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South Carolina

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South Carolina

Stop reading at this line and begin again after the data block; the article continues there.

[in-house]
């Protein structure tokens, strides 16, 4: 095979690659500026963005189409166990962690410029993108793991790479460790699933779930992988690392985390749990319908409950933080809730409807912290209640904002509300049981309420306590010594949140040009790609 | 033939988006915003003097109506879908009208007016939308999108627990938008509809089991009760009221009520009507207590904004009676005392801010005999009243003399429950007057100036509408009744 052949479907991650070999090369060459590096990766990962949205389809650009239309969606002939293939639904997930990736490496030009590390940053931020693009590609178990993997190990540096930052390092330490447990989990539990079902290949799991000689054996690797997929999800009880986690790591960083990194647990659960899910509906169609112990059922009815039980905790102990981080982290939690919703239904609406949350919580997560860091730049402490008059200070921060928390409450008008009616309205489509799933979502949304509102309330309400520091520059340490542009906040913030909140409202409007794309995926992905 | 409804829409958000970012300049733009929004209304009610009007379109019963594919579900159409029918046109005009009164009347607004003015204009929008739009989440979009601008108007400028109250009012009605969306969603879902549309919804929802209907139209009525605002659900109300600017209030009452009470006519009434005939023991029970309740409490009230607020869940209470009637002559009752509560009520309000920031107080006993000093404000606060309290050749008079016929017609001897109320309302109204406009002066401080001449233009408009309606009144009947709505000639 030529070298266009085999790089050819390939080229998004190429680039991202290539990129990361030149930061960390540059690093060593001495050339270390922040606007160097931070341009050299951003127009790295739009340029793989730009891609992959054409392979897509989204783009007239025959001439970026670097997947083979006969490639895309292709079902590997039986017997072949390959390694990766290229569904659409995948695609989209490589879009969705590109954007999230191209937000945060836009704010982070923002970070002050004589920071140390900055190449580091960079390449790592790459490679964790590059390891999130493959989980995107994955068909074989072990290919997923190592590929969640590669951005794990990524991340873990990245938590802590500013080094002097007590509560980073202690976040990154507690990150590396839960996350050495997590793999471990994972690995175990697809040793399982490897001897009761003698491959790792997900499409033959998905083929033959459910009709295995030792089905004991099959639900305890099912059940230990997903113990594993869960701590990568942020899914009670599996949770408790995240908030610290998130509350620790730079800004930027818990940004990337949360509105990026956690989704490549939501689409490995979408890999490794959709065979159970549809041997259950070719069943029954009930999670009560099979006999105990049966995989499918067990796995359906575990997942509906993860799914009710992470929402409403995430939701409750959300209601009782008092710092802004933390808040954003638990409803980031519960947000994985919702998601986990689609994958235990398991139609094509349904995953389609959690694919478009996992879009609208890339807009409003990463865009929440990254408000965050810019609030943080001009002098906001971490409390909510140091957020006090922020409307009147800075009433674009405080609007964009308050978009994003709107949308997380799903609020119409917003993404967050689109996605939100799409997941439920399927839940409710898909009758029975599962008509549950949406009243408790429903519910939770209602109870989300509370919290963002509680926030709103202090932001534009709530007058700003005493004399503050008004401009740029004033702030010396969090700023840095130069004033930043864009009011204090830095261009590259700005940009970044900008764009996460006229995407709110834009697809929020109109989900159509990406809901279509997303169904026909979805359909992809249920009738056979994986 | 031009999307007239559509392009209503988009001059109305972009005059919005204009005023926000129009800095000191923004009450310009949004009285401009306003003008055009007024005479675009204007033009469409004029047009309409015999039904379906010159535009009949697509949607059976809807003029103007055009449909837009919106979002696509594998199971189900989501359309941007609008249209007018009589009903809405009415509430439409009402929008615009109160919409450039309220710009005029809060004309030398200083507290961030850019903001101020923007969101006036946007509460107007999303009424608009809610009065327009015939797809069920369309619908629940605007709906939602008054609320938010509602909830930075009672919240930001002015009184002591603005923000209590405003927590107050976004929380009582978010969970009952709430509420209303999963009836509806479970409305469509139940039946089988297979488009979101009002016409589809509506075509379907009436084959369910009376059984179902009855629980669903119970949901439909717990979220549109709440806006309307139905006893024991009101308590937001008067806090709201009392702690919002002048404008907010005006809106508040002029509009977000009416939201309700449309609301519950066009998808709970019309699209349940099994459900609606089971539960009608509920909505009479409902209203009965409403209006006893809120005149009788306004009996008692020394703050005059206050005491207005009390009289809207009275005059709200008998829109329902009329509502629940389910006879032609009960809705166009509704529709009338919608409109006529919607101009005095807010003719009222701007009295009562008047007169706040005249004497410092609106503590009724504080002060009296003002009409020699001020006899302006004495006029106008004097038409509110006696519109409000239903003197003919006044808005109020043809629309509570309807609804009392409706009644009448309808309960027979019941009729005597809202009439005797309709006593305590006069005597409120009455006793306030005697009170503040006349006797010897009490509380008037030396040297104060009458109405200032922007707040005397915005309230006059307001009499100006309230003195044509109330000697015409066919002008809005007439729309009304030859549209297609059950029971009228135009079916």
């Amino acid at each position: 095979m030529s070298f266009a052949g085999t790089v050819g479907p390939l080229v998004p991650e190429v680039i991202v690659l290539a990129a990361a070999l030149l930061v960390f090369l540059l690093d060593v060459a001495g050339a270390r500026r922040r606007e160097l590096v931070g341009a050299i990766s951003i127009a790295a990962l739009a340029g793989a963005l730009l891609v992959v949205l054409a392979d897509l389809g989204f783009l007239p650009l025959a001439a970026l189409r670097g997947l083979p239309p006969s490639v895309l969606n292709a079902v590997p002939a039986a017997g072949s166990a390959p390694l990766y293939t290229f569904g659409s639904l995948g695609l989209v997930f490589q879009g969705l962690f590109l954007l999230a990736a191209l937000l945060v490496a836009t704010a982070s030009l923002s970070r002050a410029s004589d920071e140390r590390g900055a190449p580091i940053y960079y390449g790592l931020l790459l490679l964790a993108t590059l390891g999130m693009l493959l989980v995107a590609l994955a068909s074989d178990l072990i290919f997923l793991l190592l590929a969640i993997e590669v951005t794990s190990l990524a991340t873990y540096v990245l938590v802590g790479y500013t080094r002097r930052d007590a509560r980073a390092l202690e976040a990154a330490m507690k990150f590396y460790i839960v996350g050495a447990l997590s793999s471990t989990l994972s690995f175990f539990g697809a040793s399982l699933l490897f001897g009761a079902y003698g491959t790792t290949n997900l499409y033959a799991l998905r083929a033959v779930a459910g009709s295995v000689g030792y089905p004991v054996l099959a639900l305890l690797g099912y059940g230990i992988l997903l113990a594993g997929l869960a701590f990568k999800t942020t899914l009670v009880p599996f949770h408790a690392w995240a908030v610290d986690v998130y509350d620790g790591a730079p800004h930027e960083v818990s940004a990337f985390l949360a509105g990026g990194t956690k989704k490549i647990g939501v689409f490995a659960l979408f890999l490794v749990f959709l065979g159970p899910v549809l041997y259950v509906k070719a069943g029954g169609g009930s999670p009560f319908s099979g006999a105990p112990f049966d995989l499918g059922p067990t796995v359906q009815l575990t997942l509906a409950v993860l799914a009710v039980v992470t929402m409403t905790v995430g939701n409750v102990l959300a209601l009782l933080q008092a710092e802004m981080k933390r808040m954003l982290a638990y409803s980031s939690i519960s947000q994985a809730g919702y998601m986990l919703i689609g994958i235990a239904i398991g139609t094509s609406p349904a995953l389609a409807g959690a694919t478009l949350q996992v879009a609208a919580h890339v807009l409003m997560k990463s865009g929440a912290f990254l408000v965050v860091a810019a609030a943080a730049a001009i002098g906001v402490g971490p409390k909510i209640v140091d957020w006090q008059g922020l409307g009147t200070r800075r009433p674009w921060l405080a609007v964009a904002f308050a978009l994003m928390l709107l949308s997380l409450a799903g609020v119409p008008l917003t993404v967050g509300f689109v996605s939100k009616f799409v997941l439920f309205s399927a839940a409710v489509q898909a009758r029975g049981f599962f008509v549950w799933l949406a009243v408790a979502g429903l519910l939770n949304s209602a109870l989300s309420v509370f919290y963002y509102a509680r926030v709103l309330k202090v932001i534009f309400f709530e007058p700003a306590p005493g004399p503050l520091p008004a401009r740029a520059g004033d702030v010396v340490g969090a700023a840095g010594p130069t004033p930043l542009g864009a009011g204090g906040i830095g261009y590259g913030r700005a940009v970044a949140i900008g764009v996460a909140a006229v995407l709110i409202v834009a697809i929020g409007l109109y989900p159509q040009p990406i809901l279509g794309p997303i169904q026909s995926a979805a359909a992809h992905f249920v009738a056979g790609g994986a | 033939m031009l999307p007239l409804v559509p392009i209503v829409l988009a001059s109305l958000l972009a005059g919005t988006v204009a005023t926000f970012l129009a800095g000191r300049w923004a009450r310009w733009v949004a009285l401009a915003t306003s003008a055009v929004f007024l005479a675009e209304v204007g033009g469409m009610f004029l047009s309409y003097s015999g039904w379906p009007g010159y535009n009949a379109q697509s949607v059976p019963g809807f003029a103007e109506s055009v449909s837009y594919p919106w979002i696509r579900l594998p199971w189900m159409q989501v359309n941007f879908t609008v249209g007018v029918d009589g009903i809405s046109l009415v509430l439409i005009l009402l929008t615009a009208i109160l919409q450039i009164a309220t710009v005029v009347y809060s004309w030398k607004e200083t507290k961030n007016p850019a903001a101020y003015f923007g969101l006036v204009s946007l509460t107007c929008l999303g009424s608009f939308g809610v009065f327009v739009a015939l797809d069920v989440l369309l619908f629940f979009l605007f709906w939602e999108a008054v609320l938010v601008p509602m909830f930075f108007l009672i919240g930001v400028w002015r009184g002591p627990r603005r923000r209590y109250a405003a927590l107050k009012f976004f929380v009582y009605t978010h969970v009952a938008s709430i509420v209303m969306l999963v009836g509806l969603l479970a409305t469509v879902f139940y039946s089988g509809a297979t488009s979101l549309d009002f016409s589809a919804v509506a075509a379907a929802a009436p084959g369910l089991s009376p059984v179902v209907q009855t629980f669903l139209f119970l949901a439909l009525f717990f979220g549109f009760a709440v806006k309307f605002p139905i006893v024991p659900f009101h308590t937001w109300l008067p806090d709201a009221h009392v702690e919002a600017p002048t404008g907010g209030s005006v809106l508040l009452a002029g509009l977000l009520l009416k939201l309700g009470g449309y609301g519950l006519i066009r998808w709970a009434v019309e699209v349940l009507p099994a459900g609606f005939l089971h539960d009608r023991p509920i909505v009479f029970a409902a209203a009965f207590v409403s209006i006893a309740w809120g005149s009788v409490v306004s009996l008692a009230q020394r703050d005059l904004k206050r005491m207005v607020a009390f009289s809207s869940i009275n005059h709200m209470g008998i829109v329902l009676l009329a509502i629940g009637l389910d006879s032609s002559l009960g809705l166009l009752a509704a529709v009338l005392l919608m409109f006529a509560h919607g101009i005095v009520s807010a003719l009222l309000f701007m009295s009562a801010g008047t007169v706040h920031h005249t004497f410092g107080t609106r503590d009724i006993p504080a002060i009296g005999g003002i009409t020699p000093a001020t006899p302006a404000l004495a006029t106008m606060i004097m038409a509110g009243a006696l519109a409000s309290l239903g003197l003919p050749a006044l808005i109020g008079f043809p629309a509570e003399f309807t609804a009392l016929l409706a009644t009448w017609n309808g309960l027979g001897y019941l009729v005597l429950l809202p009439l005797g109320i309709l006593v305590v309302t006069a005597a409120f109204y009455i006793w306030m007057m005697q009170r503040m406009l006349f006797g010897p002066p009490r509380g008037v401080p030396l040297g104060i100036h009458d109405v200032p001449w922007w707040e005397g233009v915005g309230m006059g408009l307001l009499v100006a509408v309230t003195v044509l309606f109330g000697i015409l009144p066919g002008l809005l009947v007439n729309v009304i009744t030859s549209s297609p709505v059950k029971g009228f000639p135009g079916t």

The general assembly approved a new constitution on March 19, 1778, to replace the temporary form of government adopted in 1776. It established a senate and house of representatives, both of which served for two years. Appropriation bills had to originate in the house, and could be rejected, but not altered, by the senate; all other legislation could be drafted or amended in either chamber. Senators were required to have £2,000 freehold, while representatives, as well as all voters, had to be free white males over 21, owning 50 acres of land or a town lot of equivalent value. The legislature jointly elected a governor, lieutenant governor, and eight privy councilors, all of whom were required to have a £10,000 freehold, and who served for two years before becoming ineligible for the same office for the next four years. There was no executive veto. Judges were chosen by a joint legislative ballot and served for good behavior. All officeholders were required to be Protestants, and the “Christian Protestant religion” was established in the state. A majority of both legislative chambers could alter the constitution.